Tag Archives: Wildlife Photographer of the Year Competition

A 2016 suggestion for some interesting photographic sites

In 2016 Wildlife Photographer of the Year and Looking at Flowers through a Macro Lens we spoke about great photographers of the wild, people should come to know, like Leanne Cole, Dan Frugalberg, Pete Hillman, Gideon Knight, Cindy KnokeTim Laman, Rabirius,  and Purple Rays (Jonathan Udo Ndah). They all bring a different touch on the way we can look at nature. Rabirius even dares to bring his own graphic mastering to change the real view, giving it an other dimension.

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Nature’s souls go to wild spaces – Cindy Noke

Those photographers show how while other’s thrive in the social whirl, a nature’s soul will find depth of meaning {Nature’s Soul~} or may explore the relationship between nature and civilisation (like for example A Book Of Animals by Rabirius).

Even when we do have to find a small window of existence, those people have the magic touch on their fingers to show us the beauty of god’s universe. In such beautiful area the Divine Creator has given to mankind, in Bragg Creek, Alberta near both the prairies and the mountains lives also a photographer we would like to introduce to you.
Christopher Martin has an artistic background, having grown up painting and sketching.  Following university, he studied Chinese painting in Taiwan. His interested in the photographic medium came around 2000 and that has been his primary artistic direction for the past 10+ years which is not bad for us who can enjoy his third eye with which he allows himself to play with reality, to share it as he sees it or to create a version of it through long exposure, wide angles or motion blurs.  The freedom he has to photograph in so many different ways feeds his creativity and helps to drive his enthusiasm to create art.

His photography has been recognized in contests run by National Geographic, Urban Photographer of the Year, Photo District News, Photolife Magazine, Travel Photographer of the Year, World Photography Organization, Photofocus, Photography Masters Cup and others.  If you are interested in seeing a summary of some of these awards, please visit this page.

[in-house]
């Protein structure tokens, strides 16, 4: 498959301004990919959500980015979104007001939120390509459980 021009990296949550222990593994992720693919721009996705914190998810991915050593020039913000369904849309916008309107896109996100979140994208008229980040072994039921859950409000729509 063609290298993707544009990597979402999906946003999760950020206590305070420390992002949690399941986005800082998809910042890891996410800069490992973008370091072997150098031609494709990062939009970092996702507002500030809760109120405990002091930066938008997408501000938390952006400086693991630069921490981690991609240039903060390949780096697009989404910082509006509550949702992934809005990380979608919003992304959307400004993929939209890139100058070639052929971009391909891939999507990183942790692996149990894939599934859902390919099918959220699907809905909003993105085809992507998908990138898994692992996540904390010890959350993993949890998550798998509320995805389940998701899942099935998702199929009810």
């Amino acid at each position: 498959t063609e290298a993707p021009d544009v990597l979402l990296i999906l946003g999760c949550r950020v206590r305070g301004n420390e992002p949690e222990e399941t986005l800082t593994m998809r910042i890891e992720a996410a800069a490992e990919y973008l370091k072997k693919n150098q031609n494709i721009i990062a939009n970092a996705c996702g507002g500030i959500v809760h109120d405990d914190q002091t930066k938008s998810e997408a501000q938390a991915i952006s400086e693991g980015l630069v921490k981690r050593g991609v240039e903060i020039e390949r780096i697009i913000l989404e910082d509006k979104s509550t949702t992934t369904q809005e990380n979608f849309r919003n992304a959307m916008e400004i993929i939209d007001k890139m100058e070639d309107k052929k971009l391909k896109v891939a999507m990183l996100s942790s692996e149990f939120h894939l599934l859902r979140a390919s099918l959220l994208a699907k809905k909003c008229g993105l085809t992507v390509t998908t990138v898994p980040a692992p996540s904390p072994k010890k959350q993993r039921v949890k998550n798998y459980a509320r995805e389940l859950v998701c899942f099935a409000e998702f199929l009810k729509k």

It is the city man, Arte Wolfe who inspires him. That son of commercial artists who graduated from the University of Washington with Bachelor’s degrees in fine arts and art education in 1975, has made in the short time of his photography career a remarkable testament to the durability and demand for his images, his expertise, and his passionate advocacy for the environment and indigenous culture, working on every continent, in hundreds of locations, and on a dazzling array of projects, making it possible for us to travel with him in our dreams. No wonder some of the world’s top magazines such as National Geographic, Smithsonian, Audubon, GEO, and Terre Sauvage wanted to offer their readers the magical view of this artist.

Enter Gallery

Pine Peak Toned Gelatin-Silver Print, 14×11″ Image, 20×16″ Mat – Don Hong-Oai

An other source of inspiration for christopher Martin came from the Vietnam University College of Art and studied with Long Chin-San in Taiwan before he fled by boat and came as a refugee to the United States where he resides completely within a Chinese community. Mr. Don Hong-Oai Bio got recognised at the Ansel Adams Gallery, Yosemite National Park, California in 1994 and got awards from the International Federation of Photographic Art, Switzerland and from the Chinatown Photographic Society.

Paul Nicklen, a globally acclaimed, Canadian-born photographer and marine biologist,and also a  ildlife Photographer of the Year Competition winner, was the other influencer for Martin. That Canadian photographer has been documenting both the beauty and the plight of our planet’s polar regions and our world’s oceans for over twenty years. In Europe his work is known by us mostly from the National Geographic Magazine. But he is also the is the recipient of more than thirty international awards, including the Natural Resources Defense Council’s BioGems Visionary Award for his material of several years showing the world how we need to be careful about the use of fossils, not to destroy the arctic. Born and raised on Baffin Island, Nunavut, grown up in one of the only non-Inuit families in a tiny native settlement amid the ice fields of Northern Canada, he is the right man to show how not only the Inuit are endangered but an entire animal-world. for us clearly also a photographer to follow and to see how he as  a founder and contributing photographer to SeaLegacy, can work out his plans on dedicating his efforts to shining a light into the issues, species, and ecosystems he so deeply cares about.
His photography book Polar Obsession captures up-close documentation of the lives of leopard seals, whales, walruses, polar bears, bearded seals, and narwhals, and gives a vivid portrait of two extraordinary, endangered ecosystems.

Llyn Ogwen

Transmogrify–Is That A Word? / Talacre Beach – Llyn Ogwen by Mike Hardisty